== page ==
Make a Smarter Upgrade
Make a Smarter Upgrade

by Bev Bachel

Not long ago, we used our mobile phones soley to make and receive calls. But now our phones are the nerve center of our busy lives, enabling us to text, tweet, take photos, watch movies, listen to music and audiobooks, get directions, surf the Web and use millions of apps for finding everything from cheap airfare to learning deep-breathing exercises.

That’s why Gary Braley, a Twin Cities writer and speaker who prides himself on using plain English to explain mobile technology, never makes a recommendation regarding which phone someone should buy without first understanding the person’s needs.

“Some people truly do need the power of today’s most popular top-of-the-line phones, which include the iPhone and the Samsung Galaxy,” Braley says. “But most people don’t.” So if you’re looking to make a smart upgrade to a new phone, follow this advice to get the one that’s best for you.

Identify your needs

Even though we still call them “phones,” today’s smartphones are actually powerful computers that just happen to make phone calls. That’s one reason they can cost upwards of $500. “But if you’re only going to use your phone for calling, texting and surfing, you don’t need today’s most expensive model,” Braley says. He advises making a list of your needs before you even start to shop:

    Size

    Do you need a phone that fits into your pocket or one that won’t get lost in your purse?

    Battery

    Do you want extended battery life so you can go camping with the kids?

    Apps

    What apps to you plan to use? Where do you plan to use them?

    Media

    Do you want to play games, create art or watch movies? Do you need unlimited text and data?

Choose a carrier

This is one of the most important decisions you’ll make. That’s because your carrier will go a long way in determining your coverage — and thus your satisfaction. Because without the right coverage, you may face dropped or poor quality calls. You may also find yourself unable to make or receive calls, especially if you live, work or play outside major metropolitan areas.

Choose a data plan

According to a Pew Research Center report on 2015 smartphone use, 37% of smartphone owners reach the maximum amount of data their plan allows at least on occasion — and 15% say this happens “frequently.” As a result, 27% of smartphone owners are occasionally surprised by a monthly bill that is substantially higher than they expected. Don’t let this happen to you. Whether you have an individual or a family plan, take time upfront to understand it. “There are comparison charts online that can help,” Braley says. And remember, plans change all the time so just because your plan used to be a great value, doesn’t mean it still is.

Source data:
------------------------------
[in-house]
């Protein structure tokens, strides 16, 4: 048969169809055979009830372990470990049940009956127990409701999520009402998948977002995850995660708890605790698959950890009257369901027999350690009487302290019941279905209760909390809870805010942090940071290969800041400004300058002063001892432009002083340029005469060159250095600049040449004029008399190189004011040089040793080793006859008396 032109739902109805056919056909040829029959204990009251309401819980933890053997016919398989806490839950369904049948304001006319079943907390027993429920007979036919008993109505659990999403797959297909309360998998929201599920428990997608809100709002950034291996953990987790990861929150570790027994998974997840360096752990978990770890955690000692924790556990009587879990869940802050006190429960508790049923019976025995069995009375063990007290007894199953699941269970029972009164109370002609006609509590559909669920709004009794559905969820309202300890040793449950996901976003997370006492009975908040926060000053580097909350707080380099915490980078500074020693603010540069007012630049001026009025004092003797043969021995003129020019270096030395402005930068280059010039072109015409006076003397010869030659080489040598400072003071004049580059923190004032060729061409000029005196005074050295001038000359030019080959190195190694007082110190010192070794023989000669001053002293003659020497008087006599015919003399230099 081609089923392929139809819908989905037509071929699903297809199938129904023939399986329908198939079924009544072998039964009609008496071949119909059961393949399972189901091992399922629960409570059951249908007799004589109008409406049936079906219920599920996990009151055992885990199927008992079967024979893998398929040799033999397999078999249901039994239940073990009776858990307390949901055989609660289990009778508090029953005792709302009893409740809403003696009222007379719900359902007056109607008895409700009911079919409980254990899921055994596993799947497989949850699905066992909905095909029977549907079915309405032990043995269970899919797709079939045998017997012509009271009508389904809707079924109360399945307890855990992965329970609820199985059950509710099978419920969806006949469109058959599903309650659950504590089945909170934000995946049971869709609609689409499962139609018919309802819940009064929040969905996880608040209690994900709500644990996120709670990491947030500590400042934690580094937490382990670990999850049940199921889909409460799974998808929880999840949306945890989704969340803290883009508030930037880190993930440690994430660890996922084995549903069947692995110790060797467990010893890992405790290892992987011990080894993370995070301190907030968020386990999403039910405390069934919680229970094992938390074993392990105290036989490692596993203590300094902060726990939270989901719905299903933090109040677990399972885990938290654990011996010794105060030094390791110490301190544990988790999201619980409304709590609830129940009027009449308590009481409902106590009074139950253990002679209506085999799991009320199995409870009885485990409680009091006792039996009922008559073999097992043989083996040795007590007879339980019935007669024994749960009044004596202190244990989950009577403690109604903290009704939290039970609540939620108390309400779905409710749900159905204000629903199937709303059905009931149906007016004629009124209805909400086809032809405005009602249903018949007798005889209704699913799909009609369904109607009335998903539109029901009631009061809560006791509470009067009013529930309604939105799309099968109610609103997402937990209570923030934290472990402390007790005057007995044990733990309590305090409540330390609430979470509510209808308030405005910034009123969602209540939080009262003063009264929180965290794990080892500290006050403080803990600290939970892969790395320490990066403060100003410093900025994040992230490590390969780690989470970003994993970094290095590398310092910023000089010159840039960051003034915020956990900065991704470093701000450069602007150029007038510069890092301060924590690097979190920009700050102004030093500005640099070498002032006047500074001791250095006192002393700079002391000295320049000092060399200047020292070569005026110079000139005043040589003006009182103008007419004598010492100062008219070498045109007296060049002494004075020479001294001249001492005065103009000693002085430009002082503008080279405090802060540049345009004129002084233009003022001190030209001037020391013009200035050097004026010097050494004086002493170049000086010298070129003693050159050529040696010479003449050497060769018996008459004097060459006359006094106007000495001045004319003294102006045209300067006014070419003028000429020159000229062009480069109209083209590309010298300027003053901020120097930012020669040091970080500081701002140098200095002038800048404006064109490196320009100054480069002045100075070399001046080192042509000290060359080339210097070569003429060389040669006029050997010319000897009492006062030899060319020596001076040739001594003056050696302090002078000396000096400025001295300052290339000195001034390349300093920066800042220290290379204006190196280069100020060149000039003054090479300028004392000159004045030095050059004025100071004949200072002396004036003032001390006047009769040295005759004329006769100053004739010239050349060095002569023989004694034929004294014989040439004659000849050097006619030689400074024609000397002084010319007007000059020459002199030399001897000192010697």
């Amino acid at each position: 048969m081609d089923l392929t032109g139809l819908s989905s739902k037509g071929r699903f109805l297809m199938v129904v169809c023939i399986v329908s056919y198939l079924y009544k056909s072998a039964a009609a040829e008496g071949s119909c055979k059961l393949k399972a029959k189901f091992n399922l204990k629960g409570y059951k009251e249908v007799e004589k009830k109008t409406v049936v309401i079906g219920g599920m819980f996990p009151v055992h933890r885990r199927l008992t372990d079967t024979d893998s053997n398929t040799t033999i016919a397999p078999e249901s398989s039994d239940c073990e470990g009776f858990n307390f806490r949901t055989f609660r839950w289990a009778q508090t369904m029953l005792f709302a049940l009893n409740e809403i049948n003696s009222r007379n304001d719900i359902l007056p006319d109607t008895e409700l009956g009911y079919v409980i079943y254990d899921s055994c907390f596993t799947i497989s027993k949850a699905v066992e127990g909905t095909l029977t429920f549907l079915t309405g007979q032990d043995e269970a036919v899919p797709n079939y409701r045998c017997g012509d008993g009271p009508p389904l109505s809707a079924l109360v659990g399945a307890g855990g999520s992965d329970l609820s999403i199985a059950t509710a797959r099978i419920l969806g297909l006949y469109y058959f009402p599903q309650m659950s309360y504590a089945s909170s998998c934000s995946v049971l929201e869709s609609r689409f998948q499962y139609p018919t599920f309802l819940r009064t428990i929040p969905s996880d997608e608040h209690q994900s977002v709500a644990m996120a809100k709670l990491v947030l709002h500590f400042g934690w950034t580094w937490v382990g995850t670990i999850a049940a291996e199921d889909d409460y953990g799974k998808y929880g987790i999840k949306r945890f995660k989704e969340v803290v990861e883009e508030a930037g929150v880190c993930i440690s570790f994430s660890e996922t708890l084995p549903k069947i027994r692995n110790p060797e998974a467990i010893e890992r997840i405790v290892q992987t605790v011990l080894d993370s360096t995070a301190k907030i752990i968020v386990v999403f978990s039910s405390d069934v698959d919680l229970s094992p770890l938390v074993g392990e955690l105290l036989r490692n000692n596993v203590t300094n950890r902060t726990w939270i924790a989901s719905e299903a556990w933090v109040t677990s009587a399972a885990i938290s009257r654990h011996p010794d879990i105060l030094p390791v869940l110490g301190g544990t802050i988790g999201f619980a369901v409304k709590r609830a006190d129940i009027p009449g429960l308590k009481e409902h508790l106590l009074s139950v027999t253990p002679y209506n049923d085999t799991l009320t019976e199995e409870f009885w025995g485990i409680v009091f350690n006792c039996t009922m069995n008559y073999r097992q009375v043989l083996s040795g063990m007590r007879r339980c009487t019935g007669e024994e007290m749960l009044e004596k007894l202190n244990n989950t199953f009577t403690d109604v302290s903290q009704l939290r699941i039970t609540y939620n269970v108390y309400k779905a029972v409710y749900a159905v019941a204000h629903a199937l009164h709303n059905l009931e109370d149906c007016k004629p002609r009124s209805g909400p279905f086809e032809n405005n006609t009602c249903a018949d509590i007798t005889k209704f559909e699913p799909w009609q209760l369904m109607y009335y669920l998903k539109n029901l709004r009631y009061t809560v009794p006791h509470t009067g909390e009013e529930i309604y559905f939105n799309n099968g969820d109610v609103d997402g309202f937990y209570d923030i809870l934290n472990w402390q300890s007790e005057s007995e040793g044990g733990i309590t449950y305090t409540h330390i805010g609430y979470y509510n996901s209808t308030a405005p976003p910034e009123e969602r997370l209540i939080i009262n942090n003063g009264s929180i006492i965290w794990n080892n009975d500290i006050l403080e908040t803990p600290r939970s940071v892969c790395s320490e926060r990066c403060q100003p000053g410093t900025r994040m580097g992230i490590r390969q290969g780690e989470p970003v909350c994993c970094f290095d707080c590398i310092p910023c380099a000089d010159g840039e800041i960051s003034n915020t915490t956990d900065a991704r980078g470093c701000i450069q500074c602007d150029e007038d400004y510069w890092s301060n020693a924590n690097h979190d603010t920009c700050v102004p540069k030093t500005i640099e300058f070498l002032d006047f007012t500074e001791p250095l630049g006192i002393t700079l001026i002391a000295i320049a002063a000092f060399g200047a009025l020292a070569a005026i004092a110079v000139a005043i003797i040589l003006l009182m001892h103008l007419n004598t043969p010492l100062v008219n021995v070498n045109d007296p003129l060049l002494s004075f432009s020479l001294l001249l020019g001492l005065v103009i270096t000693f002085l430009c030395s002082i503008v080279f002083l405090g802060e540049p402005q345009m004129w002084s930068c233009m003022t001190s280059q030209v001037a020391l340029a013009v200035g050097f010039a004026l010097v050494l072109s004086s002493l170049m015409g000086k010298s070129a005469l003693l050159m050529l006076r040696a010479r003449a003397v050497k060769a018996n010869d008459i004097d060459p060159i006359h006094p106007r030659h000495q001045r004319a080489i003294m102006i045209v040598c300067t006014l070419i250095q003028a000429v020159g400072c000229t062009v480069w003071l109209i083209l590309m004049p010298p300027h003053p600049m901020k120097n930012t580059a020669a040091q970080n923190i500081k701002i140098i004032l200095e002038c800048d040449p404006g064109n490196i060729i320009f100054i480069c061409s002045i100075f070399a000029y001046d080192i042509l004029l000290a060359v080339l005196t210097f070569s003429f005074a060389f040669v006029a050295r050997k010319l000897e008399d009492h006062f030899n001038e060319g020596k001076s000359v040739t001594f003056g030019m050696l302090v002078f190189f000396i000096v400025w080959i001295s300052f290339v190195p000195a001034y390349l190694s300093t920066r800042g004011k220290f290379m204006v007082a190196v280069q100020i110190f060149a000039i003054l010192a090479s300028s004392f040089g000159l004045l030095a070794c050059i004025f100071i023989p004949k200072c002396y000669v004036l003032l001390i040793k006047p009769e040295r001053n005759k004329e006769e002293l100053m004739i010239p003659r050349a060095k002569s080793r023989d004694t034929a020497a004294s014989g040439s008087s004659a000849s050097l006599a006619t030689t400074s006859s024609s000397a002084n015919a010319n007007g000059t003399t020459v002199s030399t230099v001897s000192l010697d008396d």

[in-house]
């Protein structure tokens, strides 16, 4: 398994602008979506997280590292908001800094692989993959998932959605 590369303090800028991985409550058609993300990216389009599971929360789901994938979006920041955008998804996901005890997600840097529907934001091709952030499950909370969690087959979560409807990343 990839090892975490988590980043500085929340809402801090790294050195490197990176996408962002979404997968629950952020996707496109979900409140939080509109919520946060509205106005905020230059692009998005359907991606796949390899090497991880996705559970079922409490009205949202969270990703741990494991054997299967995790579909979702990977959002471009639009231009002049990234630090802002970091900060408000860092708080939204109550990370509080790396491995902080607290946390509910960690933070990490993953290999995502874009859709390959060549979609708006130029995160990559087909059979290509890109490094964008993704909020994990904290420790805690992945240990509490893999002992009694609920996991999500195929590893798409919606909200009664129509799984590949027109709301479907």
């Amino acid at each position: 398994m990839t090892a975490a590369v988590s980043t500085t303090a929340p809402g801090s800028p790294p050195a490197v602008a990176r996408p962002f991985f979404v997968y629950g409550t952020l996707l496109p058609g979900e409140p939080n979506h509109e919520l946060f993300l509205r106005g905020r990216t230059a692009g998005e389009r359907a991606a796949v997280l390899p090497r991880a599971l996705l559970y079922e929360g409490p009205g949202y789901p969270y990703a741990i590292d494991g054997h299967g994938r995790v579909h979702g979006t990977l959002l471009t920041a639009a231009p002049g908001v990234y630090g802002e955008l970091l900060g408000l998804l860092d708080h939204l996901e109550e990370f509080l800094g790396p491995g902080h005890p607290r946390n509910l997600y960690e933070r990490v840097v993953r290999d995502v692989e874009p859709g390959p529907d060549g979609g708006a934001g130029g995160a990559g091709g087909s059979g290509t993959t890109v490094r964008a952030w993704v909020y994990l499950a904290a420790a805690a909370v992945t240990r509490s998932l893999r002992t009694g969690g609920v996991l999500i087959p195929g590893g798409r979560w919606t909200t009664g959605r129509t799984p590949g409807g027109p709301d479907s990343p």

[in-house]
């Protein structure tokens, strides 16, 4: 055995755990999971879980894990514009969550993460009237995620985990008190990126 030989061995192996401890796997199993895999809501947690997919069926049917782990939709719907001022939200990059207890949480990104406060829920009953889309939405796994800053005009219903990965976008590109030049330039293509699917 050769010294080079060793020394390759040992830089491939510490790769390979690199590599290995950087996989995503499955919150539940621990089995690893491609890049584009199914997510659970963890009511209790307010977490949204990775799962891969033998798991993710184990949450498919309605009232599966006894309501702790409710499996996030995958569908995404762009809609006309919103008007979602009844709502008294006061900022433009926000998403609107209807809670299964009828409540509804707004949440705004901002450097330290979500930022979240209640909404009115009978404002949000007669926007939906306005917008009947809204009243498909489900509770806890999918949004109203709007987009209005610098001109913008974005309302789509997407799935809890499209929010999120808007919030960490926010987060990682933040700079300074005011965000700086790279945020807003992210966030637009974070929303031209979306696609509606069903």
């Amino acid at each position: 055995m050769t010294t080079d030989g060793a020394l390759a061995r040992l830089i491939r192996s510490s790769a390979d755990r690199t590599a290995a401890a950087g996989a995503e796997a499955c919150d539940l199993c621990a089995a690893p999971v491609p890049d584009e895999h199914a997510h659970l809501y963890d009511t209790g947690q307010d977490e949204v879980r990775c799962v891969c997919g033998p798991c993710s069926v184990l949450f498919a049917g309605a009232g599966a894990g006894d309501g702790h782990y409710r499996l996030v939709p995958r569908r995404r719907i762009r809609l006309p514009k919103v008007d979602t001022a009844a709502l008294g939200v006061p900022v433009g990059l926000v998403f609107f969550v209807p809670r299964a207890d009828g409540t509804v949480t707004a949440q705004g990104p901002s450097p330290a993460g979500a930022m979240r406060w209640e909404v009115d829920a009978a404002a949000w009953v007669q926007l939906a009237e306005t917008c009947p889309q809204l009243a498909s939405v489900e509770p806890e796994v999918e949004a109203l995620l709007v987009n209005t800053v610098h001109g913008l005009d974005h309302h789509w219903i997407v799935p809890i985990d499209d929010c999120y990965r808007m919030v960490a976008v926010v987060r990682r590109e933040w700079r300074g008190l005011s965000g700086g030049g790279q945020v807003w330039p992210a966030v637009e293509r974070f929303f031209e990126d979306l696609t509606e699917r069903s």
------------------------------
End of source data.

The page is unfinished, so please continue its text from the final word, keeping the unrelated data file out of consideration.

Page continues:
Choose your upgrade

While price is important, it shouldn’t be the only — or most important — factor when choosing your next phone.

“Because prices are easy to compare, people often choose the least expensive model, which can often turn out to be the most expensive in the long run,” Braley says. A second factor to consider is sturdiness. “It used to be that we’d replace our phones every two years, but now even 4-year-old phones can still be powerful enough to meet our needs.”

 

Freelance writer Bev Bachel lives in Minneapolis and uses her phone to talk, text and email friends and family around the world. She’s the author of What Do You Really Want? How to Set a Goal and Go For It!

 

More TECHNOLOGY ...

SOFTWARE & APPS | COMPUTING & BUSINESS TECHNOLOGY | INTERNET & SOCIAL MEDIA | MOBILE DEVICES & MOBILE TECH | PERSONAL TECH & GADGETS | SECURITY & PRIVACY | DEVELOPMENT & PROGRAMMING | GAMING

More TECHNOLOGY ...

SOFTWARE & APPS  

 

More TECHNOLOGY ...

SOFTWARE & APPS | COMPUTING & BUSINESS TECHNOLOGY | INTERNET & SOCIAL MEDIA | MOBILE DEVICES & MOBILE TECH | PERSONAL TECH & GADGETS | SECURITY & PRIVACY | DEVELOPMENT & PROGRAMMING | GAMING

 

Article: Copyright © 2016 Studio One Networks. All rights reserved.

"Make a Smarter Upgrade"

 

 

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